We're In This Together
If you’ve never played racquetball before, allow this video to introduce you to the game (just imagine a ball flying and bouncing around the court). If you’re an ole’ pro, watch the video anyway – I’ll guarantee that you’ve never seen it played with this equipment.
Stuck. Tired. Nervous. Unsure. Alone…
Between reading, papers, and tests (not to mention the occasional, or not-so-occasional, existential crises), there’s a lot to be nervous and unsure of in div school. During orientation, a third-year student told me that grad school can be a lonely place; “it’s just the nature of the beast,” he said. Not exactly what I needed to hear since I had just been in Winston-Salem for a couple of days and hadn’t yet had the opportunity to really hang out with anyone outside of scheduled functions (which were all an awesome introduction to both my classmates and others at Wake Div). But, I took his words in stride and kept pushing forward in the hopeful expectation that I’d be getting to know other students well during the next few weeks and the city wouldn’t always be such a lonely place.
Things are looking better for me now. But I know that the next three years are going to bring many difficulties. By the end of the first week of classes I had already experienced the roller coaster of emotions that I hear is characteristic of div school. I’ve already felt stuck, tired, and lost.
But I’ve also felt free, full of energy, and confident.
When I practice racquetball, I coach myself with words such as anticipate, plan, and control. You have to anticipate how fast the ball is coming to you, which direction it will take as it bounces around the court, and other related matters. Once you anticipate these things, you must plan accordingly: how are you going to get into position to return that shot? How fast do you need to run? Forehand or backhand? Volley or wait for it to bounce off of the wall? Another aspect of planning is always being prepared, especially for the shots you didn’t think were going to be returned. When you get these basics in your mind, you have to learn to control the ball. Slowly at first; speed is gained with time.
While all of this mental game is happening, you are in a 40 x 20 x 20 rectangular prism of a room with at least one other person, at least two metal racquets, a ball that is travelling generally faster than you drive on the highway, and many echoing onomatopoeias. Whoosh, wham, smack. The squeak of shoes. Always followed by…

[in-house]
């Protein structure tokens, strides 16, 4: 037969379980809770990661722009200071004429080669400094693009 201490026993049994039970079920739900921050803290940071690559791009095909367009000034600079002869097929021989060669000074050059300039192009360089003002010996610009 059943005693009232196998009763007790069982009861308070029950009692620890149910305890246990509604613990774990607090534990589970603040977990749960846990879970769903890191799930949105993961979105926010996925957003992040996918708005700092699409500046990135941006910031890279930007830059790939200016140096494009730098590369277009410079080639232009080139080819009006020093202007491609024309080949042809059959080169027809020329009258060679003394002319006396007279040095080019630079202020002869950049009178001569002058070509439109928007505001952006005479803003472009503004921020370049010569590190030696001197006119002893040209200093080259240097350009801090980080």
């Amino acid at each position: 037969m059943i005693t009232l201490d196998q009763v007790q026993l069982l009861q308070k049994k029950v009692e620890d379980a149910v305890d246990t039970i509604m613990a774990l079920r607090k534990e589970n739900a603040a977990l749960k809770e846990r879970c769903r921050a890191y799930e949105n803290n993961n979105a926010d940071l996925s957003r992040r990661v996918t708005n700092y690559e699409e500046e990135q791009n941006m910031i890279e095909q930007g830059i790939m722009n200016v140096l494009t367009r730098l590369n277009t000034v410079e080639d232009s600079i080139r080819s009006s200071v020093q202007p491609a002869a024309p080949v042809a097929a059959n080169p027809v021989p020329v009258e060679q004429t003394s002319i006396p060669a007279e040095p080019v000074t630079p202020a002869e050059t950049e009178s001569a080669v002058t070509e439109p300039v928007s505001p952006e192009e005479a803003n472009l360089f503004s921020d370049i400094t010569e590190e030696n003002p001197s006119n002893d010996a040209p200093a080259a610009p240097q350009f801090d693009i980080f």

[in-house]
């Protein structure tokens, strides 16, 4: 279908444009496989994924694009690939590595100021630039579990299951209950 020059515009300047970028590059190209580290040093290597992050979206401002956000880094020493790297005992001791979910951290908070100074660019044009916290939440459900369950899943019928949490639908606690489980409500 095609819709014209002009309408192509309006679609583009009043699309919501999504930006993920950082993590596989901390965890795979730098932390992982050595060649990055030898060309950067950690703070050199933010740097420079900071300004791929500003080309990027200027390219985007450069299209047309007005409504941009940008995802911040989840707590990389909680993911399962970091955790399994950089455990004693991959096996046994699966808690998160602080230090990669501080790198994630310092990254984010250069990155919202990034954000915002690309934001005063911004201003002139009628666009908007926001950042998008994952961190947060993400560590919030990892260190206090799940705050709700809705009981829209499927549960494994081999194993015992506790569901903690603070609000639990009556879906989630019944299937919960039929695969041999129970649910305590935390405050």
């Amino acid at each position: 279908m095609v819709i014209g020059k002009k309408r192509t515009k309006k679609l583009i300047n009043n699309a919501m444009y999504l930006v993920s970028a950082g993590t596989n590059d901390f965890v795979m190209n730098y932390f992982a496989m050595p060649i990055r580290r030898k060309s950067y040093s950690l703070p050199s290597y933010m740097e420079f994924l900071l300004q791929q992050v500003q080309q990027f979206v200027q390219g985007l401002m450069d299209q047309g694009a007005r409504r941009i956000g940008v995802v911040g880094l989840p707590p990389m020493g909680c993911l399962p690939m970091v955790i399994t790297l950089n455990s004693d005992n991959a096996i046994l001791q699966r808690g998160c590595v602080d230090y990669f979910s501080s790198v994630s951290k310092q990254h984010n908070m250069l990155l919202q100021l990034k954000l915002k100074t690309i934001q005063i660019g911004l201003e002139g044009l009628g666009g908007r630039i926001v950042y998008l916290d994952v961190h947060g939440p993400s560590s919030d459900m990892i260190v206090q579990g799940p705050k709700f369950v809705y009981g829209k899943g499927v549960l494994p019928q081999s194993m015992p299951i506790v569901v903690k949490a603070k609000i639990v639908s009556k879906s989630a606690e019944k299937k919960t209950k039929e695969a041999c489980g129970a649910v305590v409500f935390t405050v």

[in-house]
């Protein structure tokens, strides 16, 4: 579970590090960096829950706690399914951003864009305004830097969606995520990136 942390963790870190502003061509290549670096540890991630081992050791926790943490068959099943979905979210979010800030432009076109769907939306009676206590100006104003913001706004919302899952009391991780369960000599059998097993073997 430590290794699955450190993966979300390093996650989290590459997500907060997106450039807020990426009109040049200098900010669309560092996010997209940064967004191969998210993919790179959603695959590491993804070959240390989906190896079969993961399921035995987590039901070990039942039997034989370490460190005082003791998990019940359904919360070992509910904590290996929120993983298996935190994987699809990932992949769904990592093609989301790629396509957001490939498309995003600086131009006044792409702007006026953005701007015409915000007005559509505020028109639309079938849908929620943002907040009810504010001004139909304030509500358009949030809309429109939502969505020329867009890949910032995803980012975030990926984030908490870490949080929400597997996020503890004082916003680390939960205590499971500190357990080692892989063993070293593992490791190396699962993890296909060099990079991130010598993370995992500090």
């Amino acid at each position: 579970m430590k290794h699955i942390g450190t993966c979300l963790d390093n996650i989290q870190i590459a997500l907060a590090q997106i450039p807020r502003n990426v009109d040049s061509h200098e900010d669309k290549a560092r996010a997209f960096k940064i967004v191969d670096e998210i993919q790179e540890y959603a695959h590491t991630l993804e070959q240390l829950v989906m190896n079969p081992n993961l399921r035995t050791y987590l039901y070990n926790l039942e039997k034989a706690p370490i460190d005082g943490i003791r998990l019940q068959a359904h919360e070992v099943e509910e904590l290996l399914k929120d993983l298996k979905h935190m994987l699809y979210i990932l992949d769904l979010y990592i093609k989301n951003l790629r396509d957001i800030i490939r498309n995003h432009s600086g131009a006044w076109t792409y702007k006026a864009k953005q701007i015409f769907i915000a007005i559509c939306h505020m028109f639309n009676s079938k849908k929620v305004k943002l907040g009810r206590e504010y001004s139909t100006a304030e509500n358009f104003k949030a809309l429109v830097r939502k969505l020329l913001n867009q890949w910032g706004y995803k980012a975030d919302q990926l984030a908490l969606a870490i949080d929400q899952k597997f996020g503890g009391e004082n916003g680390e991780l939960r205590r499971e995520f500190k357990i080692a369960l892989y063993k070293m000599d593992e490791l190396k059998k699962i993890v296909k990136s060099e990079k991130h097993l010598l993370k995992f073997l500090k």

After a play.
Waiting for the serve.
Silence really is a beautiful thing. Learn to enjoy the silence. (Especially you extroverts!) But, at the same, time don’t forget to enjoy the noises of the world around you either (alright, introverts, it’s our turn to be called out).
Sanity in life (including div school) requires learning to control the balance. Start slowly. If you can’t control the small shots, then you’ll be totally lost when the ball speeds up. Balance: Studying. Socializing. Worshiping. Meditating. Family. Self-care.
Despite all your practice and good intentions, however, you’re still going to lose control. If you feel like you’re in a black hole, then maybe you need to come out of your study carrel for a while.
But ,if you still feel as if you are spiraling downward or moving nowhere, put one foot in front of the other. Even if you can’t move, just stand there, remembering that each step you take moves you somewhere – even if it’s not the direction you had intended to go. Know and accept that you will stumble and fall backward. But one step at a time, one class at a time, one paper at a time, one deep breath at a time…we are all moving forward together. And there are people around us who will pull us along when we are unable to stand.
Wake Div is full of people who want us to succeed. So when you’re stuck, talk with someone. A peer, a professor, a staff member, someone at the University Counseling Center. Or maybe even a combination of any/all of these people, that’s my plan.
We’re all in this together.
Wake Div: let’s go!
Courtney is a first-year Divinity student who loves her dog and the mountains of West Virginia.